Brian Bilston at Huntingdon Hall, Worcester – 20th September 2023
For the first night of Brian Bilston’s – real name Paul Millicheap – national poetry tour, the glorious Huntingdon Hall was filled to capacity – fittingly!
Accordingly, the pyrotechnics display lit up the room like a controlled bomb explosion. Cloying dry ice filled every crevice of the building’s interior. The sequined dancers added to the spectacle and the gyrations and contortions only underlined the sense of anticipation…
In reality, without any drama the unassuming poet took to his stage; an understated stage consisting of a microphone, a table and a few well-thumbed books. This is live poetry writ large!
The poet has forged his accidental poetry career with the help of a social media “storm”. However, live, Brian Bilston offers up no theatrical drama. Bilston’s deadpan delivery is drier than fifty year old RAAC. However, his joyous poetry is the mix of – the human condition, comedy and political commentary – cementing the foundations of a memorable night out.
A memorable event filled with poems about Elvis, Frisbee the dog and a love poem taken from google searches. Moreover, the poetic tribute to the enmity created by the D*ily M*il brought more than a knowing titter. The line: “Even if I were blind and it was the only thing in Braille, I still would not read the Daily Mail,” triggered laughter cannoning off the walls with faux-shock hands over mouths.
For the second half of the evening Bilston treated the assembled to a comedic masterclass on how to write poetry. Informing all: “there was an on-line course, consisting of 90 minute sessions, in 72 parts, for £25 an episode” I think he was joking. Throughout, the jocular segues were laugh out loud funny. The focus may have been on structure, tone, language and techniques but the lesson learnt was Bilston understands comedy timing.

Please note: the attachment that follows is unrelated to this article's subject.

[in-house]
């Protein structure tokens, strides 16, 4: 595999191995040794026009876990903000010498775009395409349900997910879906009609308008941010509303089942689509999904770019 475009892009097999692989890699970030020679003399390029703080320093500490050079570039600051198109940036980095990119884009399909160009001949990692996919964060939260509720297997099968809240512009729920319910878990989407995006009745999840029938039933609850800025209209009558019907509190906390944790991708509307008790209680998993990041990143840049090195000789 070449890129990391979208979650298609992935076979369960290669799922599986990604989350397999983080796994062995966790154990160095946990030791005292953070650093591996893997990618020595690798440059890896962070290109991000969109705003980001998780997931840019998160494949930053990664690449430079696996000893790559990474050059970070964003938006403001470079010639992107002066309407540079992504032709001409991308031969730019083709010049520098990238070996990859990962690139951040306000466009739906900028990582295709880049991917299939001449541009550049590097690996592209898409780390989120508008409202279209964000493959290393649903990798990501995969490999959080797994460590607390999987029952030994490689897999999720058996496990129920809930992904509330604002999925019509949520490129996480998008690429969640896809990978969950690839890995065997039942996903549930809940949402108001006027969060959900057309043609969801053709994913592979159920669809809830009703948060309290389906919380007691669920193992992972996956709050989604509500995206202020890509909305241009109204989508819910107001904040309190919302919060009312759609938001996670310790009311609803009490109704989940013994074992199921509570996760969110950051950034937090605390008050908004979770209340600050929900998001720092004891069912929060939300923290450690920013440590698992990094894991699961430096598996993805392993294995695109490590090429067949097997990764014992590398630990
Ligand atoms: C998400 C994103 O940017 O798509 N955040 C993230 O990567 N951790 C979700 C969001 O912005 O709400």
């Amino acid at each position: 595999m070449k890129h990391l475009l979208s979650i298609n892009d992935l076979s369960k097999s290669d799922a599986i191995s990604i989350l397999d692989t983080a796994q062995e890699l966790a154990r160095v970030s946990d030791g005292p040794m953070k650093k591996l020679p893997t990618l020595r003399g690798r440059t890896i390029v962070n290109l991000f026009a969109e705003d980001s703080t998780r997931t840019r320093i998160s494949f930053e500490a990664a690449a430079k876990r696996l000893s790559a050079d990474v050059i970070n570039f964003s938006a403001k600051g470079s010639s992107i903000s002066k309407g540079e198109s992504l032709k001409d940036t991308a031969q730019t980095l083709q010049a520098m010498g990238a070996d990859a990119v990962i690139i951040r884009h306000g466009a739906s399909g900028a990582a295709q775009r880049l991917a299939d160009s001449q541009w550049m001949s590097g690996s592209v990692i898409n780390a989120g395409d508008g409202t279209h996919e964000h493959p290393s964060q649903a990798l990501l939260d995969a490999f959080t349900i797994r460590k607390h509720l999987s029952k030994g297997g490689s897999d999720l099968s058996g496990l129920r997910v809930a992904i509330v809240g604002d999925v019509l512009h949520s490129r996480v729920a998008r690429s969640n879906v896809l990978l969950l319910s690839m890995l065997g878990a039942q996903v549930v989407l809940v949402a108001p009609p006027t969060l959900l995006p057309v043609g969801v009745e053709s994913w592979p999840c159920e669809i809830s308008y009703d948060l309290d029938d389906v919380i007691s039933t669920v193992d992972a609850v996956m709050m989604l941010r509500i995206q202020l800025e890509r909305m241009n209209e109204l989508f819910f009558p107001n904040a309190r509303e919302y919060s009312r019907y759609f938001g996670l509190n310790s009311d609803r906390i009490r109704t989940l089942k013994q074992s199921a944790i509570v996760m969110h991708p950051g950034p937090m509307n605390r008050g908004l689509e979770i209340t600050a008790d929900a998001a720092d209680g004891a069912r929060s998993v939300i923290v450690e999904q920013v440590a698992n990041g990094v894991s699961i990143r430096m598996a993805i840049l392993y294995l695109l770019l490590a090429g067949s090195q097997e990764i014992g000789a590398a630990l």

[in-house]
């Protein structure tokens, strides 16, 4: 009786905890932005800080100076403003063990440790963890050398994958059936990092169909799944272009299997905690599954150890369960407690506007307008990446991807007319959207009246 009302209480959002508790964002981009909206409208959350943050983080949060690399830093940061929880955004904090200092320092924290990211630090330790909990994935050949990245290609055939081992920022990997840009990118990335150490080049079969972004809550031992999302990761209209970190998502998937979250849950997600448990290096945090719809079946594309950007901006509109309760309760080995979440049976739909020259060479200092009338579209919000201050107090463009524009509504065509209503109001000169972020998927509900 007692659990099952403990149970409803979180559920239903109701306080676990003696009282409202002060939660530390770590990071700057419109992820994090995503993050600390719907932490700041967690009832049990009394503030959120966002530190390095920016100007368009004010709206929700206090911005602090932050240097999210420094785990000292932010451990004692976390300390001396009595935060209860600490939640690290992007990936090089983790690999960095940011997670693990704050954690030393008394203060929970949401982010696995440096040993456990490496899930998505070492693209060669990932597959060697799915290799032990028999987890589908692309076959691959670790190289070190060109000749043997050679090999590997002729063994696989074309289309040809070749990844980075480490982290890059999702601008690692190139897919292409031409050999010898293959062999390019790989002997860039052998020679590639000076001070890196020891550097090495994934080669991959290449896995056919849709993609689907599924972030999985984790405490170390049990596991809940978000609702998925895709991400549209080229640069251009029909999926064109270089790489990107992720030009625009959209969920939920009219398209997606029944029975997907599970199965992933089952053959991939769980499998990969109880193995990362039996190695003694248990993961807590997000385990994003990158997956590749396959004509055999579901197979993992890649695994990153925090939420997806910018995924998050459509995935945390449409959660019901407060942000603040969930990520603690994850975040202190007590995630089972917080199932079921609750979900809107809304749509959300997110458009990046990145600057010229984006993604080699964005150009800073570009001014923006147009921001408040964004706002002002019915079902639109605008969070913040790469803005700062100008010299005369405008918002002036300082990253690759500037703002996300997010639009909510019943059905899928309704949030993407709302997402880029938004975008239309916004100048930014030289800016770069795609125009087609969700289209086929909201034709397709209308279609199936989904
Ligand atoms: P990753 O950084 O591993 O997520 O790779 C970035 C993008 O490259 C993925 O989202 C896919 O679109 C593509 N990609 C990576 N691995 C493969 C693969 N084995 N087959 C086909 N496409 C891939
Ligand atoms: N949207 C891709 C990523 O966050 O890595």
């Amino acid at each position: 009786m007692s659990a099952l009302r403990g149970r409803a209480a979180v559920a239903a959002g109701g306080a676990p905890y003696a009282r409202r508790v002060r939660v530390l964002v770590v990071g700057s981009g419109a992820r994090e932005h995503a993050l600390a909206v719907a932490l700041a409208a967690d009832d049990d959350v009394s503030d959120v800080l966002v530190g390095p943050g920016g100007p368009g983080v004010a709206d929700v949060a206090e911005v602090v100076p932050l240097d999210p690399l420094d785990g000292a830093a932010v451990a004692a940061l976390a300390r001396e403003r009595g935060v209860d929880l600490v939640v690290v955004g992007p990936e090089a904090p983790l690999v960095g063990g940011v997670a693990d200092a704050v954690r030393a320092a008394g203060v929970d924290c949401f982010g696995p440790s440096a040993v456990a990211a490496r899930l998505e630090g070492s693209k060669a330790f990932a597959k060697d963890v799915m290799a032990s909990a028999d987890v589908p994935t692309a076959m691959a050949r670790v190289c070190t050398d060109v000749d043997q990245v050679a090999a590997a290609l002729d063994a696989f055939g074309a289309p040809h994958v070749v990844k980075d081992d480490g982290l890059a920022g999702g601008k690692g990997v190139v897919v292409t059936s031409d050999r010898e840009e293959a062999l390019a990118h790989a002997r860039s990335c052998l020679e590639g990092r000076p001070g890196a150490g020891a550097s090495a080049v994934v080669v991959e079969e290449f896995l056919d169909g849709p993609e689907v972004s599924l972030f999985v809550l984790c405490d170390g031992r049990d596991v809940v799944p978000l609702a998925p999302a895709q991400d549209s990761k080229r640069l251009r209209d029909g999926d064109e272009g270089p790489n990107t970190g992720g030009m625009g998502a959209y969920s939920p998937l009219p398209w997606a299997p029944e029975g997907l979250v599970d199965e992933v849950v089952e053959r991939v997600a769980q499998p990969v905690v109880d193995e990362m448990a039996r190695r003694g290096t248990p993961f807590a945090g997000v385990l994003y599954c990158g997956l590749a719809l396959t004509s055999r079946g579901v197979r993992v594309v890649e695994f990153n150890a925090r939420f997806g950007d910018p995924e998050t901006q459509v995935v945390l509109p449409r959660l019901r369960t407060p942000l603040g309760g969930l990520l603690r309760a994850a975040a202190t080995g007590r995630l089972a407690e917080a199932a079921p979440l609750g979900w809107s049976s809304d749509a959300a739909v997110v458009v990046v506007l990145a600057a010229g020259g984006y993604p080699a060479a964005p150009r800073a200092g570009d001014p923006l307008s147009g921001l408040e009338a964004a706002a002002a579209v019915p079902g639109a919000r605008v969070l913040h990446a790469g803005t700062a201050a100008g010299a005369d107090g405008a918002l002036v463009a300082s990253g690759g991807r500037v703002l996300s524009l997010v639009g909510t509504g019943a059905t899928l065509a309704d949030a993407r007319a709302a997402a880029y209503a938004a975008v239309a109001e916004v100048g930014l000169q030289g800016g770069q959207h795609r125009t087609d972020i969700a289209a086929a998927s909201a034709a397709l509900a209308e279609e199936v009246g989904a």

Mark Twain declared – “Easy reading was difficult writing” – Brian Bilston made the night’s entertainment look and sound easy. His words and language choices lit up the room. His rhyming and non-rhyming verses permeated every crevice of the glorious Hall’s interior. And his sequined poetry underlined why so many had joined him at the Huntingdon Hall to hear one man, with a microphone, an anonymous table and a few well-thumbed books.
The metaphoric thumbs-up from the satisfied audience must have been the lines of patient signature hunters who threaded back into the hall afterwards. Coupled with the autograph hunters who wound back-up the stairs the door of the bar…to meet this unassuming poet who had just held the audience in his palm with a handful of fitting poems.
By: The Swilgate Scuttler